This semester 17% of my students were regular video watchers (at least 6 lectures) who attended few (less than 6) lectures. 60% were regular lecture attenders who watched few lectures, and 21% neither attended nor watched regularly. Just two students reported attending at least 6 lectures and watched at least 6.
I reported last fall that the regular video watchers performed almost the same on the midterm exam as the regular lecture attenders, and both groups got higher scores than the students who did neither. This fall, I’m not seeing the same pattern. Instead, the regular watchers performed almost the same as the “neithers” and the attenders scored a statistically significant 7 points higher than either group.
This year, however, I’ve decided to break my 20 video watchers into two categories: Binge-watchers (n=9) are defined to be those students who watched at least 4 lectures for the first time during the week before the midterm exam. Reg-watchers (n=11) are those who also watched at least 6 lectures, but did not watch more than 3 for the first time during the last week. The reg-watchers scored almost 11 points higher than the binge-watchers, and even with just 20 observations the difference is almost statistically significant (p=0.11).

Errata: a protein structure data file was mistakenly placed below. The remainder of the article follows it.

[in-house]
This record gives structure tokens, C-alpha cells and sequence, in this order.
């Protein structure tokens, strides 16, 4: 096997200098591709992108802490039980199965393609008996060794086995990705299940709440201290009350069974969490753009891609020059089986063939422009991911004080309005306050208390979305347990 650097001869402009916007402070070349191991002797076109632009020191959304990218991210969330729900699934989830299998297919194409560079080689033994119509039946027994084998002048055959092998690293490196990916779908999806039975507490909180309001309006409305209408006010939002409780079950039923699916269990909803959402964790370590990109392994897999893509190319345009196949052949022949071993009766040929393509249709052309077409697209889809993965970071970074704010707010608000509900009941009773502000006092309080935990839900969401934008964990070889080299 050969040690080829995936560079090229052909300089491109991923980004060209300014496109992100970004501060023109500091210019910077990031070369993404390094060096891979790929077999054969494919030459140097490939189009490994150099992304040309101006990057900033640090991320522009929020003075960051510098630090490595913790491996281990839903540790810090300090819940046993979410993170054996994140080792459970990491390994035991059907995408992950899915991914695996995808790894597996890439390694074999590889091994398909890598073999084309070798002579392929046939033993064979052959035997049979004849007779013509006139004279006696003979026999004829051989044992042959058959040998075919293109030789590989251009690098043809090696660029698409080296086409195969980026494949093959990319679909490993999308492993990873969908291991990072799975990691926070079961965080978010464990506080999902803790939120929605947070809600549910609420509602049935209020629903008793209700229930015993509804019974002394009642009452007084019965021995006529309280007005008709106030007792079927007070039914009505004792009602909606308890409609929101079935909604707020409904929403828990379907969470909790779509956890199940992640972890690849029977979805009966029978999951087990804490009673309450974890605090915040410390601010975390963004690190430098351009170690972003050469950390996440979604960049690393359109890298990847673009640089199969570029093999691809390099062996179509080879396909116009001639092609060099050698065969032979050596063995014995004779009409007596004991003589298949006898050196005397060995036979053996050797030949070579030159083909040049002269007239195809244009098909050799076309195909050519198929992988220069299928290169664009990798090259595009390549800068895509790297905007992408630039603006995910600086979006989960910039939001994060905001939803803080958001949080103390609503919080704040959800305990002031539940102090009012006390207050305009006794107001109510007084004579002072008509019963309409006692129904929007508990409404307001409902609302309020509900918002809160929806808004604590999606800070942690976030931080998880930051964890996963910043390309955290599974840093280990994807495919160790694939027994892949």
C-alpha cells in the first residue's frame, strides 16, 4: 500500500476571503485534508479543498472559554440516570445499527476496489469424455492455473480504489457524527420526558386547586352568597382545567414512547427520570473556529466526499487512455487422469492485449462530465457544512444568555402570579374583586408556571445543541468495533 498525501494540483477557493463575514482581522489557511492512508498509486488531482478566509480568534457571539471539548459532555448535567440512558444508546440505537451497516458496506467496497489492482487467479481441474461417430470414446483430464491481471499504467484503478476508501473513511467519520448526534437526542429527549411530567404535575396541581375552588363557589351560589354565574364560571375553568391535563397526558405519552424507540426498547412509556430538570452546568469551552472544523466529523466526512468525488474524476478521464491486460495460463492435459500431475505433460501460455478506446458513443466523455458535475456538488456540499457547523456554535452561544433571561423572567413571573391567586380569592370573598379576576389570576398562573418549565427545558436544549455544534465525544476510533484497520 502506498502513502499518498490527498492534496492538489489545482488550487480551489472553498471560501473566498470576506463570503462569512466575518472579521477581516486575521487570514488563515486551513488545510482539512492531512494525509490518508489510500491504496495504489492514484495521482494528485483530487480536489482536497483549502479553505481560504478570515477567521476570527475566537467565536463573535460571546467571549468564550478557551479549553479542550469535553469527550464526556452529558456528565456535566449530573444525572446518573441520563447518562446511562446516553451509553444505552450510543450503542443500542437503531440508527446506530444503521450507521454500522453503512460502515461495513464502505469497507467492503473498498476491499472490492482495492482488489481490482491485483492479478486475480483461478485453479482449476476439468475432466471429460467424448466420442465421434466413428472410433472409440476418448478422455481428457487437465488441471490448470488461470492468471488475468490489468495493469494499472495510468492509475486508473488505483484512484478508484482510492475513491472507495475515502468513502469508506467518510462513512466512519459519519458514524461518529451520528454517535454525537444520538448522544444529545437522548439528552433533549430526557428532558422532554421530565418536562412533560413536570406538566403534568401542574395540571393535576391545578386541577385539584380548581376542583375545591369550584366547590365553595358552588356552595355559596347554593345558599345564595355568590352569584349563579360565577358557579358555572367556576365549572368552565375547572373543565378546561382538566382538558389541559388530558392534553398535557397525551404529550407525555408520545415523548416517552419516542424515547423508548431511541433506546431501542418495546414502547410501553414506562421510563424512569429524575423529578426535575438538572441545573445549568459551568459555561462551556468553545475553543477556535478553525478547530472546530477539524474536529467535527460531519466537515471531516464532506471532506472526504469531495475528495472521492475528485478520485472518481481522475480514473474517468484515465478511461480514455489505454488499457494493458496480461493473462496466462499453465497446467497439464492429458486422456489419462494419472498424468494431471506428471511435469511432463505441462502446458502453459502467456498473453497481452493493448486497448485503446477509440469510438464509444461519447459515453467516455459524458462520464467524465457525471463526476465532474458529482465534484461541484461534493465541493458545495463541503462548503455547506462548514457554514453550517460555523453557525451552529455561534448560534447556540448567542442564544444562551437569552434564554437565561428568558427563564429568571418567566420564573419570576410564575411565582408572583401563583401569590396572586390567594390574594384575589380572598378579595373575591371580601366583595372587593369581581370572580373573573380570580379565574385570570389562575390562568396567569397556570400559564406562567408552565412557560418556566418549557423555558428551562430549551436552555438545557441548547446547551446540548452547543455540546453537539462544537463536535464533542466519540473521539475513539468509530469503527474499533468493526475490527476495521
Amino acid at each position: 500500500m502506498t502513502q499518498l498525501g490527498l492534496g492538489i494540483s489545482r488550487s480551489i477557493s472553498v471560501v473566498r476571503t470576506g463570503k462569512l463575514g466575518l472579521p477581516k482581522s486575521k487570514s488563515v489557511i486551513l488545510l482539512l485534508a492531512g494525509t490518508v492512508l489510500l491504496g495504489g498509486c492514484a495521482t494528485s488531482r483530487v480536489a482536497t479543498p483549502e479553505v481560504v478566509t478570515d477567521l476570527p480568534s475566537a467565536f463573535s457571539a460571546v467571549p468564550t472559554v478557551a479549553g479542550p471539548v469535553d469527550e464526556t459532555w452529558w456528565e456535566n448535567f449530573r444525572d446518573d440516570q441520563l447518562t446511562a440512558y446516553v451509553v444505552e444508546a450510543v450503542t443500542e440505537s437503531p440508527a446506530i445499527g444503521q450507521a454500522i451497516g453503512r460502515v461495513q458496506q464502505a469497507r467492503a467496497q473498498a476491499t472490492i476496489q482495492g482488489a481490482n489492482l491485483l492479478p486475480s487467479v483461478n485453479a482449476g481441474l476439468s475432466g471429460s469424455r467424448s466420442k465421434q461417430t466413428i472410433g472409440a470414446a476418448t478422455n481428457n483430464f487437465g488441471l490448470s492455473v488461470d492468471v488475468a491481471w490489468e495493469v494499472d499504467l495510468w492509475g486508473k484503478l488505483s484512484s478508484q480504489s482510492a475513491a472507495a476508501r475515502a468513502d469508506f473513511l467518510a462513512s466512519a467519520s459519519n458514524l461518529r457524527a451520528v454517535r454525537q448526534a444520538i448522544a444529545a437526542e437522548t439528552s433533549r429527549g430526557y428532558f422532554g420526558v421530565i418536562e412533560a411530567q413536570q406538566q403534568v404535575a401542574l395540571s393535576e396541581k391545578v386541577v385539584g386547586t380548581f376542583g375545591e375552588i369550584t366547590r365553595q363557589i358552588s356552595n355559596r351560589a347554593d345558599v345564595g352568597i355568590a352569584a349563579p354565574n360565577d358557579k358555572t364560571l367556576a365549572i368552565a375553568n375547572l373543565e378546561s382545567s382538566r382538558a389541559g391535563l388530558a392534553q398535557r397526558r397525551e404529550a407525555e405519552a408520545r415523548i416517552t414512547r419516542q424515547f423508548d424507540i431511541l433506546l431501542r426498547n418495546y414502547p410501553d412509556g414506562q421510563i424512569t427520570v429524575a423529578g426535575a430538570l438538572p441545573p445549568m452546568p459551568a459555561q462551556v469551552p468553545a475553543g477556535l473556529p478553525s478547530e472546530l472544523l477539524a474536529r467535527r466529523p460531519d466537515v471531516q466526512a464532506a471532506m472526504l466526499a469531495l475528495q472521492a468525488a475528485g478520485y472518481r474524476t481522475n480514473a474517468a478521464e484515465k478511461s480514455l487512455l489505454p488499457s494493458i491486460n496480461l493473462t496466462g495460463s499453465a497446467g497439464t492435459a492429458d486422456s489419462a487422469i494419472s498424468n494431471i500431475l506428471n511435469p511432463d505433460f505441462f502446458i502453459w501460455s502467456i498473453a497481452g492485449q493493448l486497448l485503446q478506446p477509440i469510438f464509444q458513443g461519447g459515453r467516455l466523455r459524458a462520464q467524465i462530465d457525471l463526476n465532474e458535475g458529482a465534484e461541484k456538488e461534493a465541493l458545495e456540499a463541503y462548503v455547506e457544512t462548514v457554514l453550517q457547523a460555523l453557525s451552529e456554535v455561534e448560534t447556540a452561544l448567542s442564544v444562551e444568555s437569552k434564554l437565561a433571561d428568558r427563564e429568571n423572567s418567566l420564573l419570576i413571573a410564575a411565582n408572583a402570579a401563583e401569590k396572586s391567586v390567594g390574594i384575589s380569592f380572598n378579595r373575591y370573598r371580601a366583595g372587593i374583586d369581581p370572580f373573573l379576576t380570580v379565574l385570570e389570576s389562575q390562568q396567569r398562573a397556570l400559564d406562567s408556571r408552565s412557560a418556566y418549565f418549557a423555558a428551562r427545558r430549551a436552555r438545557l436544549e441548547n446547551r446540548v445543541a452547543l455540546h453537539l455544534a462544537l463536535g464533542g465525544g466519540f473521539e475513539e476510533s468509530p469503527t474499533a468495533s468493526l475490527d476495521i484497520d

It is difficult to know what to make of this. At first blush, it makes me want to turn off the video recording (at least in the week before the exam) and try to force students to attend lecture. On the other hand, this is an econometrics class, and I spend half my time telling them that correlation does not equal causation. That is, the results above do not mean forcing students to come to lecture will increase their scores by an average of 7 points.
It’s quite possible that the majority of students who watch video are the students that are having the most trouble and they would do even worse if they had to attend class and did not have access to the video that they can pause and rewatch. This would be consistent with my highly unscientific conversations with students who watch video about why they do so.
To learn more, I see two potential routes. First, I could gather more data. Next year, at the beginning of the semester, I’m already planning to give a more detailed survey about students’ background and performance in other quantitative classes, and also give them an in-class pre-test of the material. Then I can see if the watchers really are the less-prepared students.
The second route is to start doing randomized experiments. There are many hardships on this road, not least of which is figuring out how to do this ethically since it could mean holding back access to video (or in person lectures) to some random subset of the class. Randomizing studying behavior (either quantity or quality) would be even harder. But if these hurdles can be cleared, interpretation of results would be straight-forward, and at this point, I could use a little straight-forward.